And Edward isn’t really 17, say women old enough to have sons that age. Asserting that their love-lust for the bloodsucking heartthrob doesn’t make them cougars, they contend the character is a century old.
“Emotionally, Edward is not a teenager. He has lived for a hundred years so he has those old-fashioned manners,” says California Twi-mom Kirsten Starkweather, 40. “He is the man that doesn’t really exist; he lives only for Bella.” (It also doesn’t hurt Edward’s gentlemanly reputation that he thrives on animal, not human, blood.)
So, if the selflessly romantic male is an unattainable commodity in the real world, are women forever spoiled for other men? While most married women agree that at first Edward’s appearance in their lives only highlighted the shortfalls of their mortal husbands, over time the wives learned to identify aspects of their beloved vampire in their own spouses. Reignited passion, women say, has strengthened their relationships.
Still, single women resoundingly exclaim that they are doomed to walk the Earth searching for their Edwards; his presence both a blessing and a curse.
Windsor McCullough, an Orlando sales manager, adds that beyond the romance aspect of Twilight’s appeal there are other significant themes. “Stephanie Meyer wraps up relational and spiritual aspects of life in a very simple book. Everyone on some level can relate to that,’’ says McCullough, 28. Meyer, who is a Mormon, “ties in a lot of religion subconsciously. She touches on love, eternity.”
McCullough, a wife and mother, started reading the books after becoming curious about the craze that had overtaken the youth at her church. “I just wanted to know what the big deal was.” And, yes, now she’s hooked, too.
The September night is humid as about 100 Twilight fans gather for a cocktail party around the pool at the Florida Mall Hotel. It’s the first event of a three-day Twilight convention in Orlando and each attendee has paid a steep $295 for a platinum pass.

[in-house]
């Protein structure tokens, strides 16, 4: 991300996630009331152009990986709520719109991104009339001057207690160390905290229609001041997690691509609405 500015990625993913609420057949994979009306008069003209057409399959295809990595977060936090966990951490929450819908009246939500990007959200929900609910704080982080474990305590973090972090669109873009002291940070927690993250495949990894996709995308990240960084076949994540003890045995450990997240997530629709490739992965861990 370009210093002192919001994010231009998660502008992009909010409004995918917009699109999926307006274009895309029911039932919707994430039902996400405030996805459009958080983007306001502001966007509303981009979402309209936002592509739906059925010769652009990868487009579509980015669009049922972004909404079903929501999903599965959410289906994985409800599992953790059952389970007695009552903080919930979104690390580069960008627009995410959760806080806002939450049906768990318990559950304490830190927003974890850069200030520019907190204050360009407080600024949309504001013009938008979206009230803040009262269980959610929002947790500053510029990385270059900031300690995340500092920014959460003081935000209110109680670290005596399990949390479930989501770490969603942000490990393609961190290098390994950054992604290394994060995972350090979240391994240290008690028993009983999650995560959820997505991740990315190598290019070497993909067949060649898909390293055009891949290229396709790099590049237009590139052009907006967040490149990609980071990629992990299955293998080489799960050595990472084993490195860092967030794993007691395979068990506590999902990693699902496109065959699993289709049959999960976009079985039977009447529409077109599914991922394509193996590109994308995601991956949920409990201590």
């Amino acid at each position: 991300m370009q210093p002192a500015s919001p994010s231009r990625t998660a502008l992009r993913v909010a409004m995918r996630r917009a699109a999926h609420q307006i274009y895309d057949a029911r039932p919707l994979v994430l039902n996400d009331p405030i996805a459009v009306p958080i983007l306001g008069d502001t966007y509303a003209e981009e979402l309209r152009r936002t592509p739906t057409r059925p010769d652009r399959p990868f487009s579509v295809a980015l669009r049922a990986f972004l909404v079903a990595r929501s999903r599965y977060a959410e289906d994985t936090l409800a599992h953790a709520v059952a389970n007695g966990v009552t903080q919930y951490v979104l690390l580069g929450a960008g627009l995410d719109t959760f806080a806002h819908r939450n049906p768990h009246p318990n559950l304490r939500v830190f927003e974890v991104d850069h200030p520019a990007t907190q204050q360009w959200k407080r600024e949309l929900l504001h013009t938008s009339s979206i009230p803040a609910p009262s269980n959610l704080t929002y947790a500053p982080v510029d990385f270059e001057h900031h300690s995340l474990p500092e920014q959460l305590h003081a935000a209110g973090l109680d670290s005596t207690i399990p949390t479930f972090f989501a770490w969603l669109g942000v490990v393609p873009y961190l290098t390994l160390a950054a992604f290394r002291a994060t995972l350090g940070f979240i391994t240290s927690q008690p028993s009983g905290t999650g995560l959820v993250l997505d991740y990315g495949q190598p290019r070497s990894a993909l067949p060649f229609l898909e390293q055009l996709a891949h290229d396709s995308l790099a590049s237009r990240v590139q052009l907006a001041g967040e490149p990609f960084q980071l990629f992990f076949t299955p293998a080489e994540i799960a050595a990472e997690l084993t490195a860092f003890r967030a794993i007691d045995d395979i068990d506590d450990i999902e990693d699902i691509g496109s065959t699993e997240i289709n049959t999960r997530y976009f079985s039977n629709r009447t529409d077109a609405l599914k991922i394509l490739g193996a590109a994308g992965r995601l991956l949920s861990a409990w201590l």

The eclectic crowd of middle-aged women, teen girls and a few men (who look conspicuously out of place) is eager to have a beer with some of the movie characters they love. Neither of the top stars, Robert Pattinson (Edward) and Kristen Stewart (Bella), is here but the crowd is happy to mingle with a handful of lesser-known actors in the movie.
Flirting with handsome Gil Birmingham (who plays Billy Black) are two moms and their tall, voluptuous nanny. Nearby, Diana Viola, a 27-year-old Orlando transplant and Transylvania native (really), is posing with Edward and Bella look-alikes and professing her delight in her vampire infatuation. “I am obsessed! I am a vampire, so I love it all. I can’t get enough!’’ Viola gushes.
Photos of the professional imp-ersonators are nearby, ready to be autographed at $5 a pop. Brandon Register-Watford (Edward) makes for a reasonably impressive Pattinson stand-in. His face is made pale with liquid foundation make-up, and a hefty helping of styling
product gives him Pattinson’s signature coif.
Even out of makeup, Watford, 23, is enough to incite a rampage among mall-goers. “I was at the American Eagle in the Millenia mall and I turned around and was surrounded by teenage girls,’’ he recalls. “I had to tell the manager that I wasn’t really him.”
Actor Justin Chon (who plays Eric Yorkie) sips on a beer, hand delivered by a fan, and reveals that his Twilight-mom fans are a welcome benefit to the job. “They all want to take care of you, they treat you like their kid. They’re great,” says Chon, 28.
Andrea Hayes isn’t at the Friday night cocktail party, but she does attend the dressier “Prom Night’’ the next evening at the hotel.
Happily, Hayes has learned to control her Obsessive Cullen Disorder (“I began to wonder what was wrong with me’’), and has channeled her addiction into something positive: a new self-published book called Confessions of a Twilight Mom about her journey into OCD. (In a gesture that would make Edward proud, she’s donating $1 of each sale to the Foundation for America’s Blood Centers.)
The Twilight experience has benefited her in another important way, Hayes says:
“The spark is back even stronger in my marriage. I have married my Edward.’’